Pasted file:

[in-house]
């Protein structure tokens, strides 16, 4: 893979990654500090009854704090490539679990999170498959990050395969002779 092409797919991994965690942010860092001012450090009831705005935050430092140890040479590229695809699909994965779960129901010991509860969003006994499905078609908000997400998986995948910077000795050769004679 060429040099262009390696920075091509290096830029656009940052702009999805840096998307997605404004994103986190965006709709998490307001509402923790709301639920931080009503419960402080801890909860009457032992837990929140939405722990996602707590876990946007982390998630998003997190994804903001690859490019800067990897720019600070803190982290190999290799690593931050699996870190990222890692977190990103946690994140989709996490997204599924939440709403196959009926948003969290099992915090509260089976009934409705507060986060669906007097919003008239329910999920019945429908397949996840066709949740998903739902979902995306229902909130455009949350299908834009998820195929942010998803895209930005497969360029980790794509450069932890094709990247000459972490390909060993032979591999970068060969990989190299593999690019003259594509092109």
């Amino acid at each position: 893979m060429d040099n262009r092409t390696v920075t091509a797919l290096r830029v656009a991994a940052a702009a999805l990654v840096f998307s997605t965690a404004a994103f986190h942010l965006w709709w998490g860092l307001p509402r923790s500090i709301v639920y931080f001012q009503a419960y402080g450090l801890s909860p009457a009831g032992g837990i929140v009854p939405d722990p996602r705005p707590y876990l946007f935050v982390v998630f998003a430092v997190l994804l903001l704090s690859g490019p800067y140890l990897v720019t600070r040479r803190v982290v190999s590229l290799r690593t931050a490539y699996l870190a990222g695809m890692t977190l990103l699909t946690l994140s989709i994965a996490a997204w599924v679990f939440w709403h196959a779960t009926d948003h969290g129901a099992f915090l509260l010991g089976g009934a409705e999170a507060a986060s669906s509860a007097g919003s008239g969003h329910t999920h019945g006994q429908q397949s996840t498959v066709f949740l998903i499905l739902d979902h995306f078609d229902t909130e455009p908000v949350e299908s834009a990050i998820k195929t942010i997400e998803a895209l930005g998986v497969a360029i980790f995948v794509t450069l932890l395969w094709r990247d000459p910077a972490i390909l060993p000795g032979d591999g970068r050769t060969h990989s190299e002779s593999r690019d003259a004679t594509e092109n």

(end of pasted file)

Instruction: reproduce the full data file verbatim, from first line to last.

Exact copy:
[in-house]
């Protein structure tokens, strides 16, 4: 893979990654500090009854704090490539679990999170498959990050395969002779 092409797919991994965690942010860092001012450090009831705005935050430092140890040479590229695809699909994965779960129901010991509860969003006994499905078609908000997400998986995948910077000795050769004679 060429040099262009390696920075091509290096830029656009940052702009999805840096998307997605404004994103986190965006709709998490307001509402923790709301639920931080009503419960402080801890909860009457032992837990929140939405722990996602707590876990946007982390998630998003997190994804903001690859490019800067990897720019600070803190982290190999290799690593931050699996870190990222890692977190990103946690994140989709996490997204599924939440709403196959009926948003969290099992915090509260089976009934409705507060986060669906007097919003008239329910999920019945429908397949996840066709949740998903739902979902995306229902909130455009949350299908834009998820195929942010998803895209930005497969360029980790794509450069932890094709990247000459972490390909060993032979591999970068060969990989190299593999690019003259594509092109």
């Amino acid at each position: 893979m060429d040099n262009r092409t390696v920075t091509a797919l290096r830029v656009a991994a940052a702009a999805l990654v840096f998307s997605t965690a404004a994103f986190h942010l965006w709709w998490g860092l307001p509402r923790s500090i709301v639920y931080f001012q009503a419960y402080g450090l801890s909860p009457a009831g032992g837990i929140v009854p939405d722990p996602r705005p707590y876990l946007f935050v982390v998630f998003a430092v997190l994804l903001l704090s690859g490019p800067y140890l990897v720019t600070r040479r803190v982290v190999s590229l290799r690593t931050a490539y699996l870190a990222g695809m890692t977190l990103l699909t946690l994140s989709i994965a996490a997204w599924v679990f939440w709403h196959a779960t009926d948003h969290g129901a099992f915090l509260l010991g089976g009934a409705e999170a507060a986060s669906s509860a007097g919003s008239g969003h329910t999920h019945g006994q429908q397949s996840t498959v066709f949740l998903i499905l739902d979902h995306f078609d229902t909130e455009p908000v949350e299908s834009a990050i998820k195929t942010i997400e998803a895209l930005g998986v497969a360029i980790f995948v794509t450069l932890l395969w094709r990247d000459p910077a972490i390909l060993p000795g032979d591999g970068r050769t060969h990989s190299e002779s593999r690019d003259a004679t594509e092109n």